Conclusions

The results from this study provide novel insights to understand the genetic architecture of internal organ traits in chickens. The QTL detection performed using a high density SNP array covered the whole genome allowing the discovery of novel QTL associated with organ traits. We identified PCGs within the QTL involved in biological processes that may regulate internal organ growth and development. Potential functional genetic variations were identified generating crucial information that, after validation, might be used in poultry breeding programs to reduce the occurrence of metabolic disorders.

Background

Poultry breeding programs have for many generations been selecting animals mainly based on feed efficiency, growth, performance and carcass traits, achieving significant improvements in broiler chicken production [1,2,3,4]. However, muscle development has been disproportionate to development of internal organs, increasing the susceptibility of improved broiler chickens to metabolic disorders, and death [5,6,7].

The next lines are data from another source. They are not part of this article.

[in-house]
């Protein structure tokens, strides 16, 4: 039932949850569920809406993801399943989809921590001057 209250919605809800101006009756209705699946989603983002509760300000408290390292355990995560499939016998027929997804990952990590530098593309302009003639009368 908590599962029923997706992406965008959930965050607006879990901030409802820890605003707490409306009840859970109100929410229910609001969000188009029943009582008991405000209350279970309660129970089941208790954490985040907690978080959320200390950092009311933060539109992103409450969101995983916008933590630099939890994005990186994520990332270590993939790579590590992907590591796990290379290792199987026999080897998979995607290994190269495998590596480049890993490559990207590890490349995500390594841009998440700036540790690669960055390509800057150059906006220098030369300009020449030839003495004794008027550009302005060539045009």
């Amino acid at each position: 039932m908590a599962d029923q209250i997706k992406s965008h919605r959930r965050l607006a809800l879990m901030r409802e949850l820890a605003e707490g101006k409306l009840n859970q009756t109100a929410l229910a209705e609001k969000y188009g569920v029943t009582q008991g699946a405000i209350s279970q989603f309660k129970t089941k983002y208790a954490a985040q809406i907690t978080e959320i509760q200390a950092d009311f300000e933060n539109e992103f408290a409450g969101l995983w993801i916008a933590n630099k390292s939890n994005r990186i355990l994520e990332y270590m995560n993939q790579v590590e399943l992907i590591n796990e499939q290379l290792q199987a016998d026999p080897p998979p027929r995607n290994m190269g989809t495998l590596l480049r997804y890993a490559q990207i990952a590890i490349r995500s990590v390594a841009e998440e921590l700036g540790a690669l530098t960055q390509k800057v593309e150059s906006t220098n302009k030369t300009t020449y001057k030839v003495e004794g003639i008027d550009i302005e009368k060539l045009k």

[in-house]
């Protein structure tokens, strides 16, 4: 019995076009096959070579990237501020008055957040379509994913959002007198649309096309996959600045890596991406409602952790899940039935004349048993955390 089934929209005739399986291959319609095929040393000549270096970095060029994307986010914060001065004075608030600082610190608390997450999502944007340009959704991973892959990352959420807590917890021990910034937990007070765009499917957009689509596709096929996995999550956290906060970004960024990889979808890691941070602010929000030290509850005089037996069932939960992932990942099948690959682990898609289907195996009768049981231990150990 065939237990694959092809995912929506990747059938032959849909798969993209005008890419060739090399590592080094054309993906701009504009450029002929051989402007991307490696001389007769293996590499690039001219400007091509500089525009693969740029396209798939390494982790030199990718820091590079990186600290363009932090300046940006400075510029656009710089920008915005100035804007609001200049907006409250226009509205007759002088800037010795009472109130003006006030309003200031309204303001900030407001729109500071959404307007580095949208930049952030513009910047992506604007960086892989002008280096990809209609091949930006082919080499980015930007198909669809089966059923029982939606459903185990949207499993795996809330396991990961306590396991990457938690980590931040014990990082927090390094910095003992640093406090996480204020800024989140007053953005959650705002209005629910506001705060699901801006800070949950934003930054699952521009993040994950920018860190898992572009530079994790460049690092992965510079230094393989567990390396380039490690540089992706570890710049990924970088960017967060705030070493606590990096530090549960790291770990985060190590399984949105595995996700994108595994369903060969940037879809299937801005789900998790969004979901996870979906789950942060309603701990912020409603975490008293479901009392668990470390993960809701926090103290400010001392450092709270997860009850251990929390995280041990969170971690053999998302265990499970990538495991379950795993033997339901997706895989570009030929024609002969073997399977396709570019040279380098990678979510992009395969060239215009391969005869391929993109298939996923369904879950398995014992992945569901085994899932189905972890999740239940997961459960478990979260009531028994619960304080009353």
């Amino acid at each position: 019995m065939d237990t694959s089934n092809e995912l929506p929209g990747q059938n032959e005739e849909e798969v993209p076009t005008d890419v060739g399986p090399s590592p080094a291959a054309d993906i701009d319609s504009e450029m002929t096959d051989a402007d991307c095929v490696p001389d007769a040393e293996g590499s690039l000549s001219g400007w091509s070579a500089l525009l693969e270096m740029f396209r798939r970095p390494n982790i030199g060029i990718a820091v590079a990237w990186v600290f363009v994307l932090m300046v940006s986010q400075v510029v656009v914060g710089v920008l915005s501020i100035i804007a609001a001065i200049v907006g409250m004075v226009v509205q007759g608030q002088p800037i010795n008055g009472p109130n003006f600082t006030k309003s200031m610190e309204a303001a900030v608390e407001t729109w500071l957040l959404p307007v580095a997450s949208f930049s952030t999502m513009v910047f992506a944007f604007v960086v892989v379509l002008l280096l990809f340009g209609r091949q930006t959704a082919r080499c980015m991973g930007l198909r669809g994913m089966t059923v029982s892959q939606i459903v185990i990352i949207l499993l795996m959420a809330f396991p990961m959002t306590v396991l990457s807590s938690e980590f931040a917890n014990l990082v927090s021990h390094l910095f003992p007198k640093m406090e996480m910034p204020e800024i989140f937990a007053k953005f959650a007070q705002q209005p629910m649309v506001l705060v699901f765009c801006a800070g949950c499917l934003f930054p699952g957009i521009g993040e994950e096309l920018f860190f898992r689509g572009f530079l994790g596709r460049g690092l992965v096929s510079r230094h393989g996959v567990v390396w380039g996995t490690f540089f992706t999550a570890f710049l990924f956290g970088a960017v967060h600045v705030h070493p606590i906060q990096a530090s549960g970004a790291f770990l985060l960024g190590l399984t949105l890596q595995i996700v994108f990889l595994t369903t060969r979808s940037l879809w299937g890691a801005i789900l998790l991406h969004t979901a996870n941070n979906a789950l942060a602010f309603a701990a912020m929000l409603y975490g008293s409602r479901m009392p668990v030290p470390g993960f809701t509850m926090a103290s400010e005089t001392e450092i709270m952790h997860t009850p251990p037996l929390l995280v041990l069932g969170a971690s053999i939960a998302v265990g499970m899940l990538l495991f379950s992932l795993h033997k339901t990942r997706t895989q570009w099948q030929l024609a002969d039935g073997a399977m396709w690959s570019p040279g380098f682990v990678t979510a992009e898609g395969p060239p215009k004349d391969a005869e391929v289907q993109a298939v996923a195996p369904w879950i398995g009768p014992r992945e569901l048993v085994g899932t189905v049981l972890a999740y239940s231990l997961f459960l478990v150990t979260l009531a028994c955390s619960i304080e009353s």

Although the weights of internal organs have not been direct targets for selection in poultry breeding programs, feed intake (commonly targetted for selection) has exhibited positive genetic correlations with heart weight (0.77), liver weight (0.73) and intestine weight (0.92) in a meat-type chicken population [8]. Thus, the detection of genomic regions and/or potentially causative mutations associated with internal organ weight traits may provide important information to poultry breeding programs, facilitating selection of chickens with proportional development of internal organs, improved feed efficiency and reduced susceptibility to metabolic disorders.